Pulse Opinion: Buhari’s public display of love for Governor Ganduje is bad for his anti-corruption campaign

Buhari held aloft Ganduje's hand during a campaign rally in Kano. That gesture casts a pall on his avowed anti-corruption stance.

Buhari and APC Chairman Oshiomhole hold aloft Ganduje's hand in Kano at a campaign rally (Presidency)

The jury is still out on how well the president has waged his anti-corruption battle. However, they are those who consider Buhari’s anti-graft war a selective endeavor—one where members of his political party are shielded and where members of the opposition are hounded to no end and hurled into jail. 

The doubters often cite Orji Uzor Kalu’s proximity to the president and the APC campaign structure in spite of the fact that he’s still in court for an alleged N7.7billion fraud, and the president’s public romance with Kano State Governor Abdullahi Umar Ganduje, even though Ganduje has been caught on tape stuffing wads of cash in his Babaringa. The money was alleged to be kickbacks from a contract he awarded. 

A couple of persons working in the Buhari inner circle have also been accused of corruption, but the anti-graft agencies never go anywhere near them.

On Thursday, January 31, 2019, President Buhari held aloft Ganduje’s hand at a campaign rally in Kano, as a sign of endorsement for the incumbent governor who is eyeing another four-year term in office. 

On January 16, 2019, when moderator Kadaria Ahmed asked Buhari about his plans for a Ganduje who has been accused of corruption at a town-hall called The Candidates, the president said he suspects that the video tapes had been manipulated with technology, he thinks something's fishy because Ganduje didn't have to receive the alleged kickbacks himself while smiling so sheepishly--since an aide could have easily been dispatched to receive the money on his behalf; and that he expects explanations from the governor when he heads to Kano to campaign.

Fast forward to this week. It’s been 24 hours since Buhari’s campaign in Kano and there has been no word from the presidency or from Buhari himself about what Ganduje said concerning his part in those disturbing videos where he appeared to be grinning from ear to ear at the mere sight of freshly minted dollar notes. 

Instead, the presidency issued a statement to remind everyone that Ganduje is immune from prosecution as a serving governor and that he is “innocent until proven guilty”.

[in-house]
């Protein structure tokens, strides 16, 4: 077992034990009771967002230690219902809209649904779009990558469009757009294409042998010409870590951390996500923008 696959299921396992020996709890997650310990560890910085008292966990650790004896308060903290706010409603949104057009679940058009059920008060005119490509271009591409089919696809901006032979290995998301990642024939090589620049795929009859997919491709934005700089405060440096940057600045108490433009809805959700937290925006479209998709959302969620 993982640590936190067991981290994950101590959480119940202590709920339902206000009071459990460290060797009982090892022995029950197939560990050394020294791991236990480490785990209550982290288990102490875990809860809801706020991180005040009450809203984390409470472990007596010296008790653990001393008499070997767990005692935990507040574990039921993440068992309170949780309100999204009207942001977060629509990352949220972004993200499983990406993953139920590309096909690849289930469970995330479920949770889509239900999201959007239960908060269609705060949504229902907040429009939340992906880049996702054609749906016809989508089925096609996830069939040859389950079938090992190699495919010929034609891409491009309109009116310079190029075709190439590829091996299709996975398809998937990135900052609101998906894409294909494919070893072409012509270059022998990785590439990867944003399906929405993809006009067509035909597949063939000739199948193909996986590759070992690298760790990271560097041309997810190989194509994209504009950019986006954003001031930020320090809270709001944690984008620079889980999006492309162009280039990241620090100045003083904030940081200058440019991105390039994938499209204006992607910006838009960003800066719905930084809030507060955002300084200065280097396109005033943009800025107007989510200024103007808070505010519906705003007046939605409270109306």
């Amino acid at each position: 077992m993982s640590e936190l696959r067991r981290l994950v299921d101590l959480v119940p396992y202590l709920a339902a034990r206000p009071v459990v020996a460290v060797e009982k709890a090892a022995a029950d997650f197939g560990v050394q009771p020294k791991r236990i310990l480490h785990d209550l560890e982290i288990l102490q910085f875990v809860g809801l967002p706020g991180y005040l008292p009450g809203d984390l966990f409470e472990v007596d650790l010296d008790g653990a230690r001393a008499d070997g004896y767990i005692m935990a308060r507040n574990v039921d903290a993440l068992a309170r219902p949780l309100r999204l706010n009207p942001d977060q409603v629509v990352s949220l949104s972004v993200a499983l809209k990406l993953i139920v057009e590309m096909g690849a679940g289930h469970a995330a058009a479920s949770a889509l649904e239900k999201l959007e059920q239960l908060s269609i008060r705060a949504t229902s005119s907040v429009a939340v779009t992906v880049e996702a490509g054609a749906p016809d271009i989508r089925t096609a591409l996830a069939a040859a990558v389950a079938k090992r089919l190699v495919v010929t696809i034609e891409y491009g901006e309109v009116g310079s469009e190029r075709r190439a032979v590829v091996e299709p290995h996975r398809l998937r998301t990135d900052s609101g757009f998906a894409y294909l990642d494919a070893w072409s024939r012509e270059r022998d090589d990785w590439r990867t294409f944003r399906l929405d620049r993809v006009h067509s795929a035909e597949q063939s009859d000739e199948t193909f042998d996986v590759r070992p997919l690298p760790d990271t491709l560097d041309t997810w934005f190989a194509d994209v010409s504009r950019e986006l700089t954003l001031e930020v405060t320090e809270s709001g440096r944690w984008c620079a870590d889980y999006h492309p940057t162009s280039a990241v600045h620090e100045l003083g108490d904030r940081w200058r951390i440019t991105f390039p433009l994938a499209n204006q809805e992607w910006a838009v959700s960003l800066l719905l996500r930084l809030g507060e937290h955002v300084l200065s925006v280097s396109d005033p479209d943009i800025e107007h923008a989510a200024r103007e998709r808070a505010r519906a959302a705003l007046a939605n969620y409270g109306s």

“In the circumstances, the matter is in court and the president has no power to dictate to the court or the Kano State House of Assembly, which is already investigating the matter, about what to do with the allegations against Ganduje”, a statement from presidency spokesperson, Garba Shehu, read.

Yes, it is true that Ganduje’s case was being handled by the State House of Assembly but it is instructive that the presidency doesn’t know that on November 5 and December 8, 2018, Justice Ahmed Badamasi of the Kano High Court issued a ruling halting the lawmakers from proceeding with their investigation of Ganduje because “the assembly, by constitution, only has the power to make laws and review existing laws but not the power to investigate criminal matters.”

Justice Badamasi also reminded the lawmakers that the power to investigate criminal matters is vested in the police, Economic Financial Crimes Commission, EFCC, and the Independent Corrupt Practices and Other Related Offences Commission, ICPC.

The problem here is that a president who appears disgusted with the mere mention of corruption and who has vowed time and again to go after anyone close to him or against members of his family accused of corruption, is openly fraternizing with a governor who has been besmirched with an act bordering on corruption.

No one is suggesting that Buhari shouldn’t be caught standing beside Ganduje at a rally or anywhere else, or that Ganduje is guilty of corruption and should be avoided like a plague. But to go one better and endorse the Kano state governor was a stretch and an insult on the sensibilities of Nigerians from a president who claims to abhor corruption. To issue a statement defending Ganduje was essentially rubbing that insult in. Not to be able to strongly speak publicly against Ganduje also casts a pall on Buhari's avowed anti-corruption stance.

President Buhari has a duty to be tough against corrupt persons whether they belong in the APC or PDP. Thus far, he’s yet to prove to the wider public that his anti-corruption battle is anything more than a selective witch-hunt at worst and a window dressing at best. 

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